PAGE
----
Water aerobics classes do traditional workouts in waist- to neck-high water in a swimming pool. The resistance of the water makes the workout feel far more intense, while the water cushions you from the impact. Some of the more cutting-edge classes use equipment such as webbed gloves to make the workouts tougher.
Consider the following if you are interested in taking a water aerobics class:
What water aerobics does for you: Water workouts give you moderate fitness. Because water is 12 to 14 times thicker than air and offers resistance in every direction, these classes can give you great muscle tone.
The exhaustion factor: Low. Most people won’t find water aerobics as hard as land-based aerobics. Although water is thicker and therefore harder to pull through than air, water really is a gentler medium. Still, look for an occasional water workout to get you off your feet and to give your muscles a balanced workout.
The coordination factor: Low. You’re forced to move so slowly that you have time to think about each move.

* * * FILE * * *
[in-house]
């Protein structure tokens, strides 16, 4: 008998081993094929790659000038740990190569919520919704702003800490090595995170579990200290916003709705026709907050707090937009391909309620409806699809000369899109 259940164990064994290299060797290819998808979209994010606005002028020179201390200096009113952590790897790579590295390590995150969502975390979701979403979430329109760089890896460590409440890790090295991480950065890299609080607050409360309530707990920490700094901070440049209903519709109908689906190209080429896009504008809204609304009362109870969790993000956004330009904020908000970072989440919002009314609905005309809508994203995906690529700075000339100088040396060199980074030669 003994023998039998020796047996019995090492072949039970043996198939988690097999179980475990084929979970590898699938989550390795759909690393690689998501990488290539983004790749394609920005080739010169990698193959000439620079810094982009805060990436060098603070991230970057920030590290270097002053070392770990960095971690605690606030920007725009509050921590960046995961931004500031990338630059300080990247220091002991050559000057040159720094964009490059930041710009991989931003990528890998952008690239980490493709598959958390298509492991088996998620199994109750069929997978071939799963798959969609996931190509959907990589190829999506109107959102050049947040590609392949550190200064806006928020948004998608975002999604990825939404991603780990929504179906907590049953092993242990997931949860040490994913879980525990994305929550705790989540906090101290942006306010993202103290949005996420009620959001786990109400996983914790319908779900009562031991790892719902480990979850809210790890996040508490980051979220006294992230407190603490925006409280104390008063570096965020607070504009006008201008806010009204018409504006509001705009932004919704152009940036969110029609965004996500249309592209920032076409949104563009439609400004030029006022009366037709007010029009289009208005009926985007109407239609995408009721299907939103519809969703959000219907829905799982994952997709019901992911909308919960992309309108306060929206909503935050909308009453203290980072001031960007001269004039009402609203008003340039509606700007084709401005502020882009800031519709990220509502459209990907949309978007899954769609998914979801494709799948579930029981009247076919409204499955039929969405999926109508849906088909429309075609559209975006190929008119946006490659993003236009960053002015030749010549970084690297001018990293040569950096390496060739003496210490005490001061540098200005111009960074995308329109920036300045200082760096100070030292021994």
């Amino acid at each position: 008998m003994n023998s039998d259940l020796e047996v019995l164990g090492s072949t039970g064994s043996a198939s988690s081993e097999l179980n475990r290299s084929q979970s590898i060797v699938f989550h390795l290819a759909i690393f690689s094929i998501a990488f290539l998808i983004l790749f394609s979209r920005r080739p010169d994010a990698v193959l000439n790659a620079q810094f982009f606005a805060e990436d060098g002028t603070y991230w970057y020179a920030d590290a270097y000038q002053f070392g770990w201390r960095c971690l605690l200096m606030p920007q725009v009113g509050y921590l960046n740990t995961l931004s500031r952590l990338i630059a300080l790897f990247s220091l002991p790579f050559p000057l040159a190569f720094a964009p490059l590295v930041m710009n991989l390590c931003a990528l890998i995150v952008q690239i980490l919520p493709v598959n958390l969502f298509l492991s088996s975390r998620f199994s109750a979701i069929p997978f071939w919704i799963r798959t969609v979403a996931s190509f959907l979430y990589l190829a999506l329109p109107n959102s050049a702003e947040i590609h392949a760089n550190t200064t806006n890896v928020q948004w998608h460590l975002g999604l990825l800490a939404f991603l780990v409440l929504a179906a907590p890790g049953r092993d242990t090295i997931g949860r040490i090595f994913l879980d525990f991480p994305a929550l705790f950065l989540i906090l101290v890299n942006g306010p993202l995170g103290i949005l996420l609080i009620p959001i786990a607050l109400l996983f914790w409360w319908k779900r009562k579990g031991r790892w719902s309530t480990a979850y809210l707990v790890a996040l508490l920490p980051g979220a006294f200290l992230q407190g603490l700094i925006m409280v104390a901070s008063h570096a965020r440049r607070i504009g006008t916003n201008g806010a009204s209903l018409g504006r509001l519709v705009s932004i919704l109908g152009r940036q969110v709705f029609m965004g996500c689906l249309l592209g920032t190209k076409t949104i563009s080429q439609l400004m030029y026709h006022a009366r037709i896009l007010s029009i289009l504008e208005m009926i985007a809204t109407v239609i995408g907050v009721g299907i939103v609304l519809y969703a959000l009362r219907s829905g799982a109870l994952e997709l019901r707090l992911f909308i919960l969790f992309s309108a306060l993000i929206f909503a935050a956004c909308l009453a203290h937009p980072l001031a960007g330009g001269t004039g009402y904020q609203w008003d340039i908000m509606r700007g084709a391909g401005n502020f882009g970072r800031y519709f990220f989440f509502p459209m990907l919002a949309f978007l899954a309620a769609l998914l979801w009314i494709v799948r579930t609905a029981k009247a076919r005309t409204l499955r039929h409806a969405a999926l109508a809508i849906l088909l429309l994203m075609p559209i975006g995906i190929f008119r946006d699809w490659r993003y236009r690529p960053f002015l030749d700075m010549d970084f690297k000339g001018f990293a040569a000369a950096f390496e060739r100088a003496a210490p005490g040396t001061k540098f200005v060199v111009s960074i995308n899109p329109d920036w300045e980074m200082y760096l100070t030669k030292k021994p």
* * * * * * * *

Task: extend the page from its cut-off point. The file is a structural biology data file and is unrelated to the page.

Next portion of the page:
Who digs water aerobics: Anyone who likes the water, has injuries, or is in physical rehab. Water workouts are a terrific cross-training activity for runners, cyclists, and maniac aerobicizers. Water workouts are also great for pregnant women, older people, and people with multiple sclerosis, osteoporosis, or other degenerative diseases because moving through the water is much easier on your body.
What to wear: A swimsuit that doesn’t creep up your rear end. Wear a pair of old sneakers or special aqua-exercise shoes so you don’t scrape your feet on the bottom. Shoes will add more resistance to your workout.
Signs of a sharp instructor: Certification is a definite plus, but water-certification programs are few and far between. A good certification program is offered by the United States Water Fitness Association and by the Aqua Fitness organization.
Safety should be the first priority in any class. A good instructor will identify nonswimmers and insist that they wear life vests at all times during water aerobics. In water running, all class members — even experienced swimmers — wear flotation vests.
Tips for first-timers: Choosing the right class is essential. You don’t want to dive in with a group of 90-year-olds with limited mobility unless, of course, you are one. If you’re trying to come back from an injury, look for classes with names like Rehab for Runners. Check with the doctor treating your injury to make sure you have the okay to take a class.